The Jenticha script (also known as Kõits script is used for writing Sunuwar, a Tibeto-Burman language spoken by 40,000 people in eastern Nepal and by an unknown number in Sikkim, India. It is recognized in Sikkim as the Sunwar script, and is taught in schools in the area and used for translating the proceedings of the Sikkim legislative assembly into Sunuwar. Jenticha is also used to print a Sunuwar newspaper, for anthologies of Sunuwar poetry, and for academic works. The language can also be written in the Devanagari and Tikamuli scripts.

The Jenticha script is named after its inventor, Krishna Bahadur Jenticha, who created it in 1942. The shapes of some Jenticha letters appear to have been based on Limbu and Latin characters, although it has no genetic relationship to any other writing system. The script is an alphabet with some alphasyllabic features.

Twenty-five consonant letters are used, all of which bear an inherent [a] vowel except for the glottal stop. This vowel can be changed by writing a vowel letter after the consonant; dependent vowel diacritics are not used. The inherent vowel can also be silenced using a virama character. Consonant clusters are written using either the virama or a half form of the initial letter(s).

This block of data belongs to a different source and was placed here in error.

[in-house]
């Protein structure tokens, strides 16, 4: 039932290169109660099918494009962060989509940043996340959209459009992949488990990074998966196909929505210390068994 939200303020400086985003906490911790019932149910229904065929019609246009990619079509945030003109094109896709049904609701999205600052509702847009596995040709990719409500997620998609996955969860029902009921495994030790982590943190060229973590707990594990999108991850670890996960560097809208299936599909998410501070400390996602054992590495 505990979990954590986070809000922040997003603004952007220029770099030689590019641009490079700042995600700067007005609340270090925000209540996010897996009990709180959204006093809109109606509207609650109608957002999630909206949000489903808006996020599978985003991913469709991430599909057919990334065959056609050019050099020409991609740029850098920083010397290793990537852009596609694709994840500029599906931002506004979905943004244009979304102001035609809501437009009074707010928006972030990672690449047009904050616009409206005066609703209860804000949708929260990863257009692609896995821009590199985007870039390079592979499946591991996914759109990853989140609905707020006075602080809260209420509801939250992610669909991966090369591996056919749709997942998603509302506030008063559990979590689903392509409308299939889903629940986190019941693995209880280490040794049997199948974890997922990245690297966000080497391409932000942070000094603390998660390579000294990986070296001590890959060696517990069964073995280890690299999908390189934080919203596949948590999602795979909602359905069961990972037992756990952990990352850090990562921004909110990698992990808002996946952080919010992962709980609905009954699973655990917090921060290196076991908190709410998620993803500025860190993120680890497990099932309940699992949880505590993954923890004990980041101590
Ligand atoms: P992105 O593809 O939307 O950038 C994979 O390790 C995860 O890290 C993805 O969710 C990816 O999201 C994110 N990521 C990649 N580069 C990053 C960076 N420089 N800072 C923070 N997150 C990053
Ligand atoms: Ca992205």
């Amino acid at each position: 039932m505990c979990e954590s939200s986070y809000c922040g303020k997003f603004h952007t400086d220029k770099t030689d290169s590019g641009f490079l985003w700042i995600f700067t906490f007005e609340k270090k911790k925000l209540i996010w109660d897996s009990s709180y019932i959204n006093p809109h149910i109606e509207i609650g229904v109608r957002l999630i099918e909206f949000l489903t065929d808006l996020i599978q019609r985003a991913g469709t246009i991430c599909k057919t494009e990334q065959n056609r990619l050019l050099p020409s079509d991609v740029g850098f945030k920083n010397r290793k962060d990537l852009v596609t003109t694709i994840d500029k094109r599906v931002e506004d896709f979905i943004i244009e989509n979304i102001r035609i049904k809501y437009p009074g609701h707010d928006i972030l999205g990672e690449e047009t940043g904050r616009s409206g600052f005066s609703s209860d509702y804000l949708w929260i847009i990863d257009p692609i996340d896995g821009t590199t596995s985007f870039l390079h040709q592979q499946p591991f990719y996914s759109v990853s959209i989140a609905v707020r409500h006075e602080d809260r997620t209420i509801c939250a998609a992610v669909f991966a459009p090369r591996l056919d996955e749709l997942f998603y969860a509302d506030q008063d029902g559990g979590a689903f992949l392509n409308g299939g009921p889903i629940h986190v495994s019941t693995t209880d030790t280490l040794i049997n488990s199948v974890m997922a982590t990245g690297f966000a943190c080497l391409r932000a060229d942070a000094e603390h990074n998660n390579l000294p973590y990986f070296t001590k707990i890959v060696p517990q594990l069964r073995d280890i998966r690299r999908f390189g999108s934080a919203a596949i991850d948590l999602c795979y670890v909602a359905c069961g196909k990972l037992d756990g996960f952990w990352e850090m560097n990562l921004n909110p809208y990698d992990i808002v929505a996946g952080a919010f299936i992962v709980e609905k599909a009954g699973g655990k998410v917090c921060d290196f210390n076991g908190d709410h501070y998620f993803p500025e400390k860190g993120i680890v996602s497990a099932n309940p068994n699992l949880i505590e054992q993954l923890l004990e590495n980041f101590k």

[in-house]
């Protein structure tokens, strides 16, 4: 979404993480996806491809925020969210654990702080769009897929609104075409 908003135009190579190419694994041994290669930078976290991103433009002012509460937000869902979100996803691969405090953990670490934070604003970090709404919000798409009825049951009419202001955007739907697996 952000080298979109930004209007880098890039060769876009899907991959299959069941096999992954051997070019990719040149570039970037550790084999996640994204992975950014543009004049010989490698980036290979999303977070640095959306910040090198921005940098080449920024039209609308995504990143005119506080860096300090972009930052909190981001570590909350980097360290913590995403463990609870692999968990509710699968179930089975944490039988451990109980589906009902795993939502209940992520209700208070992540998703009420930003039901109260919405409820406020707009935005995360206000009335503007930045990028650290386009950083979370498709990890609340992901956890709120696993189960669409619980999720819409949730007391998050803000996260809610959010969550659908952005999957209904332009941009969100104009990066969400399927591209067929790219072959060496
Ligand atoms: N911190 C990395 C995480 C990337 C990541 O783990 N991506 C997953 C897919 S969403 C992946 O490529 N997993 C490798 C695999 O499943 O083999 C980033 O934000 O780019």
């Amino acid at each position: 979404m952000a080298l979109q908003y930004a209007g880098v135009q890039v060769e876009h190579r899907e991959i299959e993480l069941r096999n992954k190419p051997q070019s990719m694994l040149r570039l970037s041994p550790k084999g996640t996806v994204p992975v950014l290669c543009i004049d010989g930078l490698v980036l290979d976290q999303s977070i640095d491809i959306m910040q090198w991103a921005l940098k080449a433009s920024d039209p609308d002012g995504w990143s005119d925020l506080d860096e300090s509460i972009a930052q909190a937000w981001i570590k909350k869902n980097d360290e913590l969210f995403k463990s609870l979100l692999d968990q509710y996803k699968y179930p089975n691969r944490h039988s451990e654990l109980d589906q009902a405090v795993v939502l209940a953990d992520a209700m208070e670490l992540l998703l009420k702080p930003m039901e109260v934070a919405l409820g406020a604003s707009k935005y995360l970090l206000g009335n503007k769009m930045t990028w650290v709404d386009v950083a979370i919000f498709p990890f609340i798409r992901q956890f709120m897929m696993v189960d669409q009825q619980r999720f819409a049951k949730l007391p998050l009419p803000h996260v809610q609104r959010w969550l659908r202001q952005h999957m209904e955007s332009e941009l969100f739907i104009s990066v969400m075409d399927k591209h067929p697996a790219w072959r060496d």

At the time of its creation, the script was a pure alphabet and did not exhibit these alphasyllabic features.

This script is not currently recognized by the  ISO 15924 standard, but is included in ScriptSource for research purposes. If you have any information on this script, please add the information to this site. Your contributions can be a great help in refining and expanding the ISO 15924 standard. The  Script Encoding Initiative is working to support the inclusion of this script in the standard, and contributions here will support their efforts.